Reached by Ally Condie,Reviewed by Cody Adkins

Reached by Ally Condie

From Goodreads.com:

After leaving Society to desperately seek The Rising, and each other, Cassia and Ky have found what they were looking for, but at the cost of losing each other yet again. Cassia is assigned undercover in Central city, Ky outside the borders, an airship pilot with Indie. Xander is a medic, with a secret. All too soon, everything shifts again.

What would it feel like to be part of The Rising? How would it feel to find the cure for hundreds of sick people? These are the ideas challenged in Ally Condie’s book Reached, the last novel in a series that deals with true love, and what happens when a society will go to any lengths to find the cure for many of its sick residents. Set in an advanced, dystopian society, the novel tells the story of young adults who are challenged with finding a cure and finding out who their true love really is. Also, they are presented with a new leader, a leader that seems to be an anonymous person. While I enjoyed the entire book, I most enjoyed the themes, setting and unique vocabulary that it included.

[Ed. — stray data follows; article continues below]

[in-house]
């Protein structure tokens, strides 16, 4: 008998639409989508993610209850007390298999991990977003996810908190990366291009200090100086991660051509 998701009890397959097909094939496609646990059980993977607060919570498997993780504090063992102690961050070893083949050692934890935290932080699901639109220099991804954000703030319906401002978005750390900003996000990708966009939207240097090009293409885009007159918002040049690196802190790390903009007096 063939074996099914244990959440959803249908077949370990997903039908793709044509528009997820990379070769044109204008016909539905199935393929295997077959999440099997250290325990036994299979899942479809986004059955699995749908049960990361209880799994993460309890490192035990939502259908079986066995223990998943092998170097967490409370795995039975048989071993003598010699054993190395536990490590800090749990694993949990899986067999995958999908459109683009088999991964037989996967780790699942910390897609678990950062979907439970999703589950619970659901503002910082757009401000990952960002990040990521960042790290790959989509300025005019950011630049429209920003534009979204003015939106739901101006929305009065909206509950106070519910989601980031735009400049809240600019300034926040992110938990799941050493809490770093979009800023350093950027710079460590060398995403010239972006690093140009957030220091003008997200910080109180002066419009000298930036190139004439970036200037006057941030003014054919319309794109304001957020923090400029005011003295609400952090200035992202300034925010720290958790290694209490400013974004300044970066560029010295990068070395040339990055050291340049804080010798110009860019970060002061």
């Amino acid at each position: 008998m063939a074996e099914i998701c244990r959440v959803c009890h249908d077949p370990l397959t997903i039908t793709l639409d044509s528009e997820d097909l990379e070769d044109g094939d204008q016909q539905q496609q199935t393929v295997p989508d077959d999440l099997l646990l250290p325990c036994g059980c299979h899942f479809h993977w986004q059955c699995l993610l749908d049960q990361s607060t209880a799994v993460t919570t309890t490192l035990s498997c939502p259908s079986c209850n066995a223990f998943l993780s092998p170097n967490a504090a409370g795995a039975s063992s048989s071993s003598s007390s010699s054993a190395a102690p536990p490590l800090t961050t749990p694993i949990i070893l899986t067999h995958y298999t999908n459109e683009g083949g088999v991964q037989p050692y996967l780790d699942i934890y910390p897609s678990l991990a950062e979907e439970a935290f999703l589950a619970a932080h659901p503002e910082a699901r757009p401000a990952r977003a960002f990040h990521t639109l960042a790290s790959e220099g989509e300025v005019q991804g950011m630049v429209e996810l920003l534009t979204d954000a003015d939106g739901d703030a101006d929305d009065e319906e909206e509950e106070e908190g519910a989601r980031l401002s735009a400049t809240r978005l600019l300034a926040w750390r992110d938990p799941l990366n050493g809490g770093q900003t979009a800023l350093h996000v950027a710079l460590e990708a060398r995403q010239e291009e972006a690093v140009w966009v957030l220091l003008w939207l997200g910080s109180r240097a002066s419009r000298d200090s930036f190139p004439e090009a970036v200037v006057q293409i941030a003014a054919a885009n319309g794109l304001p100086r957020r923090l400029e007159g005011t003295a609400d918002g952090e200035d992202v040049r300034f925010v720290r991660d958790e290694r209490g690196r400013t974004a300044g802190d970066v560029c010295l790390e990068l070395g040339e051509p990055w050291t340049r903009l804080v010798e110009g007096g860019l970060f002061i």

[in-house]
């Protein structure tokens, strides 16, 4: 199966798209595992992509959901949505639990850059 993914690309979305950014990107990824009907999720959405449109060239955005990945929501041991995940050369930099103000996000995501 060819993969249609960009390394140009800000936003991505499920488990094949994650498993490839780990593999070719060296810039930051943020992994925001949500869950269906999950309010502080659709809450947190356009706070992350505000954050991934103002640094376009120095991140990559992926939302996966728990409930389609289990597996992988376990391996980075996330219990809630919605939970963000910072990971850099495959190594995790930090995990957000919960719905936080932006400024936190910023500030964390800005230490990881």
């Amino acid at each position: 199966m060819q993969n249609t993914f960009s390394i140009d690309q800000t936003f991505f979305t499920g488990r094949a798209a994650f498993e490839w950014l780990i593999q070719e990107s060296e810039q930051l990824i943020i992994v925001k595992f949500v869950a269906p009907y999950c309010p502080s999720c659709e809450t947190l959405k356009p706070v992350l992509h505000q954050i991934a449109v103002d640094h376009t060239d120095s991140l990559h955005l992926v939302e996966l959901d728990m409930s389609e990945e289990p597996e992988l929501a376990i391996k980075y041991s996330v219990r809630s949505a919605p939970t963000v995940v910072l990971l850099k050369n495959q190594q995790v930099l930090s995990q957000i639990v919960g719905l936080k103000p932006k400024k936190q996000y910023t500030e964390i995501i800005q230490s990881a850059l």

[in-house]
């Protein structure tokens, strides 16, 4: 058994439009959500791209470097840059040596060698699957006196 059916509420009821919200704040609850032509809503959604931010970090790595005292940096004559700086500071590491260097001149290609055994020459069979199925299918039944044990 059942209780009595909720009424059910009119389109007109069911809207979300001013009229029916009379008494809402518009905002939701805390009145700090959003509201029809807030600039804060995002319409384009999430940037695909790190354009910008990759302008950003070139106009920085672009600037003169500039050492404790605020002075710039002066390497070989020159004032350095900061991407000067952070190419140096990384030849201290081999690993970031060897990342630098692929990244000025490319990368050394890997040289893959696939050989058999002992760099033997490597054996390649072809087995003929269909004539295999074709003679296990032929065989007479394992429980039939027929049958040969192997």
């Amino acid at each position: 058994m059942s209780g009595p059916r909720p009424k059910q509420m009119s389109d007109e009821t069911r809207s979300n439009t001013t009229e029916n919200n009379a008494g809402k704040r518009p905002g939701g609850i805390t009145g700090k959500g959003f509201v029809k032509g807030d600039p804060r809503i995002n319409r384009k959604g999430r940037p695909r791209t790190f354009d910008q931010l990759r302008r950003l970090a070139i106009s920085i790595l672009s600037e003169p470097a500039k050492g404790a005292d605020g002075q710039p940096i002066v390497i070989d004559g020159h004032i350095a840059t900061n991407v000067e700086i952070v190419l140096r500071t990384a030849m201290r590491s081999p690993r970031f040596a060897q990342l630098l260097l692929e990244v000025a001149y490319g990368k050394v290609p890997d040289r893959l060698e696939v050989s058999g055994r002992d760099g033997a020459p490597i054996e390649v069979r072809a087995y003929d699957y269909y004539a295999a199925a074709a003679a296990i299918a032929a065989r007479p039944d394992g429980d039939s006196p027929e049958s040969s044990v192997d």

I really enjoyed the challenging themes presented in the book, and I think some of these themes can relate to people in this world. For example, the three main characters in this novel are presented with the challenge of finding a cure for many of the society’s still people. They are introduced to many tough obstacles and several deaths along the way. As impossible and unbearable as that sounds, they find the cure and help save many of its people. Another example, is when yet again the novel focuses on the love triangle between Cassia, Ky and Xander. Cassia has to choose between Ky or Xander, but it might be easier than most of the readers think. In my opinion, the main theme of Reached is don’t let anything stop us from true happiness and always fight for what’s right.

The setting was a second element that I enjoyed in this novel. Like most dystopian novels, the setting is a city of the future. In this book, the setting was not just the society, but Reached had several settings within it. For example, The Rising was the main setting in this novel. The society is unraveled in the wake of a terrible plague that reminds everyone just what is really at the heart of the struggle. The story is framed with Xander and Ky both fighting on the side of The Rising to free the society, where both get to see the power of a force more destructive than any one could have ever imagined. In my perspective, The Rising was just a dark, sick and sometimes a scary place to be in. Although the settings were like this, I really enjoyed the settings and the various descriptions that it included.